The city council, which recently welcomed three new members after a recall, says the issue is one of money. Two council members said operating the police department costs tens of millions of dollars, so allowing the county sheriff to take over would save the city a lot of money, especially in management expenses. The Orange County Sheriff's Department already provides services to other cities in north Orange County, the most recent of which is Yorba Linda.
However, there is speculation that the move is in response to the death of /*Kelly Thomas*/, a mentally ill homeless man who died after a violent confrontation with police last July. Many of the council members who support dismantling the police force have been sharp critics of the department.
Mayor Pro Tem Bruce Whitaker maintains cost is the true concern.
"Had the Kelly Thomas incident not occurred, I believe it would still be our responsibility to be looking at these costs," he said.
With the city's expenditures increasing by 9 percent and revenue only increasing by 1 to 2 percent over the coming years, it makes financial sense to cut the department. Should the police department be cut, about 95 percent of Fullerton's cops would still be able to serve the public as sheriff's deputies.
Whitaker says now that three former council members have been recalled, it will be a lot easier for the city to look at the budget more objectively.
"The city is shouldering many lawsuits at the moment, including that one from [father of Kelly Thomas] Ron Thomas. And there was an earlier settlement of $1 million to Kelly's birth mom," said Whitaker.
Fullerton police officials say they will abide by whatever the city council decides, but they also say public safety is more than just about dollars and cents.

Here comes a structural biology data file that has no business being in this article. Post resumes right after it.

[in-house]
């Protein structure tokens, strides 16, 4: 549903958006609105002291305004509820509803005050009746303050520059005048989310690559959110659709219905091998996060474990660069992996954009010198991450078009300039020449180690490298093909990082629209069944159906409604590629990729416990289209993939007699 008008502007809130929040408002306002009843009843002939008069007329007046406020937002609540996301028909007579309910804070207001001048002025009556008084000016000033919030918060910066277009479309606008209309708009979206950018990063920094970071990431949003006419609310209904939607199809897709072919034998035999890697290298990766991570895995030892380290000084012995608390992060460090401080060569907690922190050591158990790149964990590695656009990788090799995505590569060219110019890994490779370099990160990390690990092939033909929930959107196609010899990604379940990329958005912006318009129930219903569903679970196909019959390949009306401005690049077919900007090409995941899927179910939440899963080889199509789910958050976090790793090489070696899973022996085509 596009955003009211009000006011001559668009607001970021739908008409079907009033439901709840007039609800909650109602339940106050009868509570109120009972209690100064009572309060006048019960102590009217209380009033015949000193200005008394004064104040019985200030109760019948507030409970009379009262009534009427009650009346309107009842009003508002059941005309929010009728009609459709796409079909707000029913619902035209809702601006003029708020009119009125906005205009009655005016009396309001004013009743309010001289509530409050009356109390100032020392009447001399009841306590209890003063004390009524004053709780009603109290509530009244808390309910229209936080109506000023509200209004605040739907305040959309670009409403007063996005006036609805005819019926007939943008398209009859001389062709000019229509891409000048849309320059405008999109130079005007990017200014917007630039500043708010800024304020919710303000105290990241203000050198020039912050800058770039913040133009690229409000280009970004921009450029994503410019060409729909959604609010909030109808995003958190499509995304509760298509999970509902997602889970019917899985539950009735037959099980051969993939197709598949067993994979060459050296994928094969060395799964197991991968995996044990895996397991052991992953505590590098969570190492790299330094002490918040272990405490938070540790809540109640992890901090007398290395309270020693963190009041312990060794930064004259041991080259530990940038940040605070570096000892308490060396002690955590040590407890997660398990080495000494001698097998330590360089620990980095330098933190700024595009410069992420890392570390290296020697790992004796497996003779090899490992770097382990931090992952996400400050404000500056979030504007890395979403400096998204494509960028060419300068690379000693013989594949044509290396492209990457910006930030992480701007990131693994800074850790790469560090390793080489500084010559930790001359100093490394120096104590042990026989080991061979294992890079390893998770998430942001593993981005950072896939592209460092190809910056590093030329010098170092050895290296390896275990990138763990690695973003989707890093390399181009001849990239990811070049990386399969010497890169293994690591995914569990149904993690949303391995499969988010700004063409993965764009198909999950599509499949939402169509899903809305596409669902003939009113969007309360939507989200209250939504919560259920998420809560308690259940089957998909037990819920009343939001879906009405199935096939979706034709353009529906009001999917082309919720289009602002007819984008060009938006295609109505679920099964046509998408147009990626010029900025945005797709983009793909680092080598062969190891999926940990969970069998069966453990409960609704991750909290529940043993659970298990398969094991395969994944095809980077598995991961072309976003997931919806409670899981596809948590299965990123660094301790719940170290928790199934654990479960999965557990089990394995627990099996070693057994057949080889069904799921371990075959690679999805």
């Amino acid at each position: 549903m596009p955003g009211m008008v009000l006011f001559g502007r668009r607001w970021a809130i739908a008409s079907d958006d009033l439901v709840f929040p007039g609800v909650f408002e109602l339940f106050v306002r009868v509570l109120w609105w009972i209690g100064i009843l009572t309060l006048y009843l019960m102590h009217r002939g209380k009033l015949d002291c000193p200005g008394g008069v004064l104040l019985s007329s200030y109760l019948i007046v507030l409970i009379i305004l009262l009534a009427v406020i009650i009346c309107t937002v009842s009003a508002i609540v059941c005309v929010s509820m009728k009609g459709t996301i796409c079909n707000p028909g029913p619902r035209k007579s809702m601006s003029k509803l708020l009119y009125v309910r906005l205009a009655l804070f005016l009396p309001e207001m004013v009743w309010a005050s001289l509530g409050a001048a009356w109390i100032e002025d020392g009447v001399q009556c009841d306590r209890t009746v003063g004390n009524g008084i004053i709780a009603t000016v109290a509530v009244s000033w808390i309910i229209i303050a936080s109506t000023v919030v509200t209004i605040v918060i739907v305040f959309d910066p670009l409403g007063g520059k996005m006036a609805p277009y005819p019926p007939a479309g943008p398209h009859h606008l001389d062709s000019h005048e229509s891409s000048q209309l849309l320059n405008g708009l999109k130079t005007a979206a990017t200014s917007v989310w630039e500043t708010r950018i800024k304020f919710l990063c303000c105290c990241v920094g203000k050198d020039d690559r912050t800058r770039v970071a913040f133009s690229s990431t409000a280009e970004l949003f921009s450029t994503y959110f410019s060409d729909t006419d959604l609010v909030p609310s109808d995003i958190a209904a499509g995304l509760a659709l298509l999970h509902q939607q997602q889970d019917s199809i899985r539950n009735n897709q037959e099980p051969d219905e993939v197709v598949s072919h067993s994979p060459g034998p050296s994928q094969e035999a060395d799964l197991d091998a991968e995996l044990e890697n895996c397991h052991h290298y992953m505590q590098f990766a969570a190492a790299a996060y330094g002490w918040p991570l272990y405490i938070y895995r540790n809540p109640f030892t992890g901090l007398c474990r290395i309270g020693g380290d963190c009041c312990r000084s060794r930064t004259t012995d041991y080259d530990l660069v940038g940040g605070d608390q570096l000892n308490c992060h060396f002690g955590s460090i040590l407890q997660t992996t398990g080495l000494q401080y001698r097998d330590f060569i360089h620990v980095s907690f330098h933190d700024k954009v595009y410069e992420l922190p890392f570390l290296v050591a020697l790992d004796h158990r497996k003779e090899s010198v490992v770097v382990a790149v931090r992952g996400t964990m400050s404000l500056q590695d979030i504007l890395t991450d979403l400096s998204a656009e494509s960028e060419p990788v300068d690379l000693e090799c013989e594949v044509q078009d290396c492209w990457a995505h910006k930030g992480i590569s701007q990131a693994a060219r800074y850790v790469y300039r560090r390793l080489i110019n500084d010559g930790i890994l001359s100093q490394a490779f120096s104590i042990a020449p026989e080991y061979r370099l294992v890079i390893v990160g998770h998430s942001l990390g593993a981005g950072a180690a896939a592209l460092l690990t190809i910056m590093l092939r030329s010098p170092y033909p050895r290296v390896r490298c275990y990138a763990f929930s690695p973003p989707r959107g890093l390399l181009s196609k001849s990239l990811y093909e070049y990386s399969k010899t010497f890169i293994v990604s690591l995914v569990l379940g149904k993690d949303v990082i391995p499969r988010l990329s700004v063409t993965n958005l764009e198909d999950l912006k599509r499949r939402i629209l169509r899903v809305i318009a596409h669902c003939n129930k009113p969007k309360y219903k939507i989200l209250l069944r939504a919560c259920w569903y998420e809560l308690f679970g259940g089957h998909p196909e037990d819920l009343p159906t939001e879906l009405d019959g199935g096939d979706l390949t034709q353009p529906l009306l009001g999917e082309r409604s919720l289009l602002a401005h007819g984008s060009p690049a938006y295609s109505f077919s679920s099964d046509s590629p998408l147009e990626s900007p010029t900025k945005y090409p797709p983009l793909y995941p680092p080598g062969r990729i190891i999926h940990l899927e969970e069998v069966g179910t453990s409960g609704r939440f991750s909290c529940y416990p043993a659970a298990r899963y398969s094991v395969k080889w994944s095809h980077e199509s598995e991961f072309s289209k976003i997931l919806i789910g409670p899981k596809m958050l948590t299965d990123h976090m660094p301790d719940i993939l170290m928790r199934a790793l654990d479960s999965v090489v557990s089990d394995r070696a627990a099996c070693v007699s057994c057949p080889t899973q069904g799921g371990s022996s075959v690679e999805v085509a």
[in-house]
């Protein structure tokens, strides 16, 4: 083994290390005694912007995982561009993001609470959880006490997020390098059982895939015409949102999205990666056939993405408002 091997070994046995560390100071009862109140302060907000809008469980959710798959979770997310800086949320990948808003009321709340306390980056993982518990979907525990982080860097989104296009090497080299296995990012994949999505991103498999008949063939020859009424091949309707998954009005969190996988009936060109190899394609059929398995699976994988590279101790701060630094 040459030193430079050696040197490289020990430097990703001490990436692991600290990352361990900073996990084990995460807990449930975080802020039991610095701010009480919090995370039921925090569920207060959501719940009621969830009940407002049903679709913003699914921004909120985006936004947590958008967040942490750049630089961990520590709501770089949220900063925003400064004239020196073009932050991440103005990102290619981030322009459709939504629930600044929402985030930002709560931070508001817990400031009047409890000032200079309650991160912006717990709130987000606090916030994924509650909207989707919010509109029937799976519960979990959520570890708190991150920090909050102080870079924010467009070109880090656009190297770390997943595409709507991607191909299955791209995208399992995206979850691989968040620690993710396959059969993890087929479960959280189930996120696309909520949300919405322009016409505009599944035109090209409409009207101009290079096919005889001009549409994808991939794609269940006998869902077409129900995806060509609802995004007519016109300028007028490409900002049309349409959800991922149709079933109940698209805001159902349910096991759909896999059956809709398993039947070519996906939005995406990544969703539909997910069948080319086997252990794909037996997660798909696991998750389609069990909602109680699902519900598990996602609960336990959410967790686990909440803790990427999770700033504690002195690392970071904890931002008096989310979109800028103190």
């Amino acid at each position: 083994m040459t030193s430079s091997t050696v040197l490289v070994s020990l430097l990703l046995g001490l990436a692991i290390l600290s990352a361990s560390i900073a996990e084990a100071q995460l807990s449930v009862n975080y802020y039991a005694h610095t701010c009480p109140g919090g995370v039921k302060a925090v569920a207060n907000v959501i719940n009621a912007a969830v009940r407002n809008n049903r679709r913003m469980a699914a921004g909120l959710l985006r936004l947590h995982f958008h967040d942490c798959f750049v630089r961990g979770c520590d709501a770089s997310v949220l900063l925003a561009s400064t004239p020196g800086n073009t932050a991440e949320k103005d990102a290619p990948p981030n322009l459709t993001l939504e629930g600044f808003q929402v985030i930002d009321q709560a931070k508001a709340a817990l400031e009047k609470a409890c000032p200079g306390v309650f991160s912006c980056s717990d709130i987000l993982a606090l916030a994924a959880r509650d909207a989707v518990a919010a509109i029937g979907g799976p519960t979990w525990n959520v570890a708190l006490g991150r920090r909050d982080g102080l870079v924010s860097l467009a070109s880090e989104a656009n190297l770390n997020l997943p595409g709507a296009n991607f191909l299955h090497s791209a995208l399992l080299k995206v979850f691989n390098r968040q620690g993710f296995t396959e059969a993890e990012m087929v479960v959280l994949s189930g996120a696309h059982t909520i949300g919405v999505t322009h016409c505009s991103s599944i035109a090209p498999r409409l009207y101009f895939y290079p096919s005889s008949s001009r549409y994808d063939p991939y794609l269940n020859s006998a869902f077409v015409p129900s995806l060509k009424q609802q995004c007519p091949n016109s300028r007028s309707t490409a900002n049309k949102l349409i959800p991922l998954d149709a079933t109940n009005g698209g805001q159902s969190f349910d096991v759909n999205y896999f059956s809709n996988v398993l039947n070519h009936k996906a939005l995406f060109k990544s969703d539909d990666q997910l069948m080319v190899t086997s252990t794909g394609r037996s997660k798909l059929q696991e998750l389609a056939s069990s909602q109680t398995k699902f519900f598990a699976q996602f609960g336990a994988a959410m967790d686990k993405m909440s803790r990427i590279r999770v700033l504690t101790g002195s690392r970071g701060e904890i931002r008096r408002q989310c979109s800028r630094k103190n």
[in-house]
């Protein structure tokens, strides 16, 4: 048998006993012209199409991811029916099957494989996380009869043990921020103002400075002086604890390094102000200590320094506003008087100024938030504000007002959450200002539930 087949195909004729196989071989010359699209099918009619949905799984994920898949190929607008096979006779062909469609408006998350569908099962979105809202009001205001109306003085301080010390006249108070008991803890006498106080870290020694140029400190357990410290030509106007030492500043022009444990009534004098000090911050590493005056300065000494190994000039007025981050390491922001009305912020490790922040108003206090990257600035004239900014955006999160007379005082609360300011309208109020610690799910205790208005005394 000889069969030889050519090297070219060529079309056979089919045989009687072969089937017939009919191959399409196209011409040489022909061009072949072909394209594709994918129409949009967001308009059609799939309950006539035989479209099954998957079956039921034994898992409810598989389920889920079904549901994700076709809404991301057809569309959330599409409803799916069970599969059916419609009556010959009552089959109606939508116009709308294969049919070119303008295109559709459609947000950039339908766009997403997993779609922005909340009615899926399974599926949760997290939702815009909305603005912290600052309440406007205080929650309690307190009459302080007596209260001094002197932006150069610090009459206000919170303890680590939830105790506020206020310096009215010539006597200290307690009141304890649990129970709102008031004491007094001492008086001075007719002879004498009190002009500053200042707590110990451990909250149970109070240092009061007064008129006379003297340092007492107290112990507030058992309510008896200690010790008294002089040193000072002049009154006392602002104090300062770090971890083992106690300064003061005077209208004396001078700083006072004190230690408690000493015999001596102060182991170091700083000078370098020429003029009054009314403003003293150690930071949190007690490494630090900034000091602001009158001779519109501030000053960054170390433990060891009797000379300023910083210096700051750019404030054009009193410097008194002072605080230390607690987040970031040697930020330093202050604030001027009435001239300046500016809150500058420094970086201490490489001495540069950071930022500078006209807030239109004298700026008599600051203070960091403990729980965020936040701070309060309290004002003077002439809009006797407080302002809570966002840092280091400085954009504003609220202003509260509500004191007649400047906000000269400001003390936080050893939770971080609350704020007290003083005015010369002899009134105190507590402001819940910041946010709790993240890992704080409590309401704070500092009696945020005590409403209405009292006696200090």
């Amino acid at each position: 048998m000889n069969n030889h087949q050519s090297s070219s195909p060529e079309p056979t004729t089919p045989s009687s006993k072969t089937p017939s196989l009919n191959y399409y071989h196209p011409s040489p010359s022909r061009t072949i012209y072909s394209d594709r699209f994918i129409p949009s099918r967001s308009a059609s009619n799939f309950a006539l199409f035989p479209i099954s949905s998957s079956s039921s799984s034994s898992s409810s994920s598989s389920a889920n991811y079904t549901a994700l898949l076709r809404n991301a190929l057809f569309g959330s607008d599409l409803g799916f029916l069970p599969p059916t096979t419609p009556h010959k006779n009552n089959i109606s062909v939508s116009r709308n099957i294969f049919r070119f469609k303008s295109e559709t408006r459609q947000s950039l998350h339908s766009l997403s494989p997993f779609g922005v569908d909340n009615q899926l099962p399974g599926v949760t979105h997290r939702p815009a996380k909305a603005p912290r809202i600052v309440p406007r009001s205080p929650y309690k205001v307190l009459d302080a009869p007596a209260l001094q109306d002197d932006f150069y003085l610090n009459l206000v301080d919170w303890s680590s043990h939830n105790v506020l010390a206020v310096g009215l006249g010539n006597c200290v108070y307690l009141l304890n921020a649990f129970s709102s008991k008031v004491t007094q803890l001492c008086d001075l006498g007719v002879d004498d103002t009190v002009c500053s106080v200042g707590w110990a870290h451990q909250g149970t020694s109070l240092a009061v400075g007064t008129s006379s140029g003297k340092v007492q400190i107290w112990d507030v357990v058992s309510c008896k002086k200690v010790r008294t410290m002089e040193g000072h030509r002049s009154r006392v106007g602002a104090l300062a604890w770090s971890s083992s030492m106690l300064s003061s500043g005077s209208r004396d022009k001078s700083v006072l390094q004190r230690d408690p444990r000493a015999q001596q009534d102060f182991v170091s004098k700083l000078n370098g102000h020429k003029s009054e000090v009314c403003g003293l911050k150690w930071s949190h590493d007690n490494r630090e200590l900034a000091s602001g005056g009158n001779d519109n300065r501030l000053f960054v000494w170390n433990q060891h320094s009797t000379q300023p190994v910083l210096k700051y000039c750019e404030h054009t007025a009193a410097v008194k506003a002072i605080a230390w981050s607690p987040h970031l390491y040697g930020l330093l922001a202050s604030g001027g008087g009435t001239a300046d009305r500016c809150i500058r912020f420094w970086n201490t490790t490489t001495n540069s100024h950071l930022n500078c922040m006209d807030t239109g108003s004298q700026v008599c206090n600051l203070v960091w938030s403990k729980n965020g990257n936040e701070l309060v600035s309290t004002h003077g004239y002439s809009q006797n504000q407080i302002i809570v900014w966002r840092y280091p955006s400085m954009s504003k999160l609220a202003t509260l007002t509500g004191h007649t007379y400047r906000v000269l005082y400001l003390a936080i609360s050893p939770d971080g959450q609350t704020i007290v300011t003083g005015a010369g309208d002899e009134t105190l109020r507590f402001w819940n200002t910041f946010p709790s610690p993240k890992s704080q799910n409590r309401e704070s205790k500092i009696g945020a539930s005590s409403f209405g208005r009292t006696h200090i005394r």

Some Fullerton residents like Scott Darrah are for the idea of allowing the sheriff's department to take over.
"As long as they get the corrupt people out and get the right people in and do the right job, that's really all that matters, as long as we feel safe," he said.
Others are not so keen on the idea.
"They're doing a pretty good job, I mean they realized they did a mistake and they got rid of the people, so I think we need to keep the police, I mean it'd be ridiculous," said Susan Montoya.
The president of the Fullerton Police Officers' Association said he thinks the move is purely motivated by politics. He also said the entire department took a pay cut last year, and he hopes the city will honor a contract it has with the department that lasts through 2015.
Fullerton's police department, which is about 100 years old and is one of the oldest in the nation, has undergone major changes in the past year. The police chief retired, three officers quit and two officers have been charged in Thomas' death.
A cost analysis of the department's dismantling would take about four months.